What is the newspaper storyline?
Storyline: Once you set the stage with a good lead, follow a well-written story that includes facts from your research and quotes from people you interviewed. Have done The article should not have your opinion. Detail any events in chronological order. Use active voice – not passive voice – when possible and write in clear, short, direct sentences.
In a news article, you usually place the most important information in the opening paragraph and follow up with supporting information, enough to ensure that the reader sees the important details first and that you hope, to continue until the end Is ready from.
Source: Keep your sources with information and citations that they do not provide, at the bottom of each page or the end of the story, as you would for an academic paper.
Your conclusion can be your final information, summary or carefully chosen quote to leave the reader with a strong sense of your information.
What are the 5 parts of a newspaper article?
Who – Who was involved?
What – What happened?
Where – Where did it happen?
Why – Why it happened?
When – When did it happen?
How – How it happened?
How do I find newspaper articles?
Now how will you know where to submit the article? Talk to the editor yourself and write and submit the article as per your need.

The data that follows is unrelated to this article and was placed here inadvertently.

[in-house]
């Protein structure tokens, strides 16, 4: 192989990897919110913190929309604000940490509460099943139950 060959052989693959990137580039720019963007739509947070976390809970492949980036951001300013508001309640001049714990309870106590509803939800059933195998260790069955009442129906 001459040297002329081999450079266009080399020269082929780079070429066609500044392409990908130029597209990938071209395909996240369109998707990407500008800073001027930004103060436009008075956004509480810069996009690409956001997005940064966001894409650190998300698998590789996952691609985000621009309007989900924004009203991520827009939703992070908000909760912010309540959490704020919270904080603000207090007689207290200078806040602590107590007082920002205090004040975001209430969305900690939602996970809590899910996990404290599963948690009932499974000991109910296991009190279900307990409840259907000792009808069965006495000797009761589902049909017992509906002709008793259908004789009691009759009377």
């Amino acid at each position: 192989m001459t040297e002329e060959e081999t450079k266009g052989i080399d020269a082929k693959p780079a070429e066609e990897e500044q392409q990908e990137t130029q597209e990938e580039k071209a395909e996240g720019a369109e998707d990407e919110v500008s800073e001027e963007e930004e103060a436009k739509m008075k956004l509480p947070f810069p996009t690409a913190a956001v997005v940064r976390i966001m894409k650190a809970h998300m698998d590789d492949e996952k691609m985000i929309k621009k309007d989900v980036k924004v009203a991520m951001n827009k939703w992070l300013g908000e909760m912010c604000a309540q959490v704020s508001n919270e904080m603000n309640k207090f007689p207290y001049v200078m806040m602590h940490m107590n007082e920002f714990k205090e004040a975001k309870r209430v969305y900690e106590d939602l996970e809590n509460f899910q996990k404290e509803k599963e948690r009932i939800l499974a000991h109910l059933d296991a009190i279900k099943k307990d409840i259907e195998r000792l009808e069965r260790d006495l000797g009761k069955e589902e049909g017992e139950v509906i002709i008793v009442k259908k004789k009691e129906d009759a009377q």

what are the requirement for submission of article in newspaper.
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How to Write a News Article
News articles report on current events that are relevant to the readership of a publication. These current events might take place locally, nationally, or internationally.
News writing is a skill that’s used worldwide, but this writing format—with its unique rules and structure—differs from other forms of writing . Understanding how to write a news story correctly can ensure you’re performing your journalistic duty to your audience.
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What is a news article?
A news article is a writing format that provides concise and factual information to a reader. News stories typically report on current affairs that are noteworthy—including legislation, announcements, education, discoveries or research, election results, public health, sports, and the arts.